That ends the original letter. What follows is an update:

Much more work has gone in to combating the division caused by this man. The average attendance has dropped from the high 70s to mid-to-high 40s in just 3 months. He has continued, in secret, to meet with church members in their homes and in his – though since everyone talks about everyone else, it does not remain secret for more than a few hours. He has continued to spread lies about me, José, and the "Americans", and many believe him. He is a very cunning and charismatic man, and he is loved by most of the members of the church here and in San Ignacio. José and I continue to combat the lies with truth, but we find it difficult to convince the people about the severity of the problem.

The biggest problem is not the theft of the money or even the lawsuit against the church – though these are severe enough for our actions. No, the real issue is a seared conscience (as Paul talks about to Timothy in 1 Timothy 4:2). The unmitigated gall of this man and his eldest son is truly astonishing. They exude brazen arrogance, having a total lack of humility (Philippians 2:3). Their passion for self-righteousness has torn down years of work in this community, divided families and nearly severed the fellowship of neighboring congregations. He has also spread lies to other congregation's preachers and even to the preacher school in the country's capitol.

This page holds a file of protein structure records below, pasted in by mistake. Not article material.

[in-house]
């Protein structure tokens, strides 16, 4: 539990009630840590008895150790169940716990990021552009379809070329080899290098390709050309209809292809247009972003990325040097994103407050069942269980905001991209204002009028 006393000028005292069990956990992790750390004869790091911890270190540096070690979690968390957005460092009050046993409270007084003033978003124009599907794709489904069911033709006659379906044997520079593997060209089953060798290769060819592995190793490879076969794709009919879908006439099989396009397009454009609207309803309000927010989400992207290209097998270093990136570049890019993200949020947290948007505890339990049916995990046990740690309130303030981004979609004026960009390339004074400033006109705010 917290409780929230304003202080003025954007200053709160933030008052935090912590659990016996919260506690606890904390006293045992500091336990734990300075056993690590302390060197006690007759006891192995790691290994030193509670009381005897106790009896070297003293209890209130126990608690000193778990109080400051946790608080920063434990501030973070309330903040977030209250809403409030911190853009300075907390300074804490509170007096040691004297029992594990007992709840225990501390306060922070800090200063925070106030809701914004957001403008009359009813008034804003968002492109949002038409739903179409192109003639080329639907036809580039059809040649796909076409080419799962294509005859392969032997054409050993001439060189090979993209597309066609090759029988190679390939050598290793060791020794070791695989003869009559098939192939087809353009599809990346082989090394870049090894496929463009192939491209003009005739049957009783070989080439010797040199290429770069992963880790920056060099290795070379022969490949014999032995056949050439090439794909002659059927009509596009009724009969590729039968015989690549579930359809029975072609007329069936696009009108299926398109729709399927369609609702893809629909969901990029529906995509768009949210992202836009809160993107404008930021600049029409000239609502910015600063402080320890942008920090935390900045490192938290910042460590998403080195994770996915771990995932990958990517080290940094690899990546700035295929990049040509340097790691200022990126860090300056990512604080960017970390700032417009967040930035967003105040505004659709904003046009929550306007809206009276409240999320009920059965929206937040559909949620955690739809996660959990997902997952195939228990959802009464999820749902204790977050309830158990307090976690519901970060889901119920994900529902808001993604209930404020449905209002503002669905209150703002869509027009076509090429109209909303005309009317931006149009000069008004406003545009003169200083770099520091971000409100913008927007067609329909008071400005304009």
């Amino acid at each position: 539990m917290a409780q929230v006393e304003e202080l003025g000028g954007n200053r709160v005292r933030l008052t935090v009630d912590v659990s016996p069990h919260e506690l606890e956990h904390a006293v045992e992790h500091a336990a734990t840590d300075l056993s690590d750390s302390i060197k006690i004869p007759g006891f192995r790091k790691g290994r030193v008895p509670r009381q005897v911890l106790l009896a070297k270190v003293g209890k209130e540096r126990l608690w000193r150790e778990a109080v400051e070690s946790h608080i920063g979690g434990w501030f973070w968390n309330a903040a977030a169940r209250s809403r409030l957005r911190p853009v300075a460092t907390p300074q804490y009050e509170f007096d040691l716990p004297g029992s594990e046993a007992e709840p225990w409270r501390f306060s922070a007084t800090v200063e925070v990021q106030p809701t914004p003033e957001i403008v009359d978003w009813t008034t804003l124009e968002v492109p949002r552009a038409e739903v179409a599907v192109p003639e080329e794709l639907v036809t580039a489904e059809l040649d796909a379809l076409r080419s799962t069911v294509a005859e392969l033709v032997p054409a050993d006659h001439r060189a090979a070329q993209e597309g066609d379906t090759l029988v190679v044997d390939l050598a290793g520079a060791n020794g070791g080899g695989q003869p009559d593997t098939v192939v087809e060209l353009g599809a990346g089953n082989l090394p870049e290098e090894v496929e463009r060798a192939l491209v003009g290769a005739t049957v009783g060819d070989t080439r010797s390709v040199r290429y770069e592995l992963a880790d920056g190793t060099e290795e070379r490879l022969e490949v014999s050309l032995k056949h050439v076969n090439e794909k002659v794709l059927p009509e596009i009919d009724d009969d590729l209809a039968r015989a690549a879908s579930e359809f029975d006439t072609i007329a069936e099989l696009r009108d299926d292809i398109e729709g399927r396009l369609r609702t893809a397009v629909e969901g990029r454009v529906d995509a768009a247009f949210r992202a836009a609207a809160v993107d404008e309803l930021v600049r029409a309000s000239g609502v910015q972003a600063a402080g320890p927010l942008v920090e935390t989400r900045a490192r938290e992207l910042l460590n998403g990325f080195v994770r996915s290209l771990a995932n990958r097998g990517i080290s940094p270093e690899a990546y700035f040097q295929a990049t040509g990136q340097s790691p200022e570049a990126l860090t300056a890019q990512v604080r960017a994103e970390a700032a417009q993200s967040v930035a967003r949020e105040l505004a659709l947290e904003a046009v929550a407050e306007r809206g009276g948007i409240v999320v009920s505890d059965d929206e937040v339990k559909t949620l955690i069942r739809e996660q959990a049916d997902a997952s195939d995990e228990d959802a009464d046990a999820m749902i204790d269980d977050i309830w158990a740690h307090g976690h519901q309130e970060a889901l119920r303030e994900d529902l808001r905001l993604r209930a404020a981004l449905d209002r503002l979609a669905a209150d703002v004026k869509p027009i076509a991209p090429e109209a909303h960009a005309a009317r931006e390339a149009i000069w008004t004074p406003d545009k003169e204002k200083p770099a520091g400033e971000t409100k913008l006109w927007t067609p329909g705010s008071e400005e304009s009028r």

When this man and his family ceased attendance and contact with José and me in January, we hoped he would abandon the struggles here. We discontinued the pursuit of the stolen money, and made plans for the year that included evangelistic campaigns, preaching, teaching and other works of the church. When we were served with the papers for the suit, it came as quite a shock. We sought legal counsel, and made attempts to convey the seriousness of the situation to the elders overseeing the La Palma congregation.

After several failed attempts to have this man drop the suit, our lawyer advised us to file legal proceedings concerning the theft of the offering money. José and I discussed this and prayed about it for a long time. My reading in Matthew 18:23-35 convinced me that this was a valid course of action. A debt had been forgiven and reinstituted when it was discovered that the forgiven could not forgive. Our lawyer advised this may motivate this man to drop his claims against us. This was unfortunately not the case.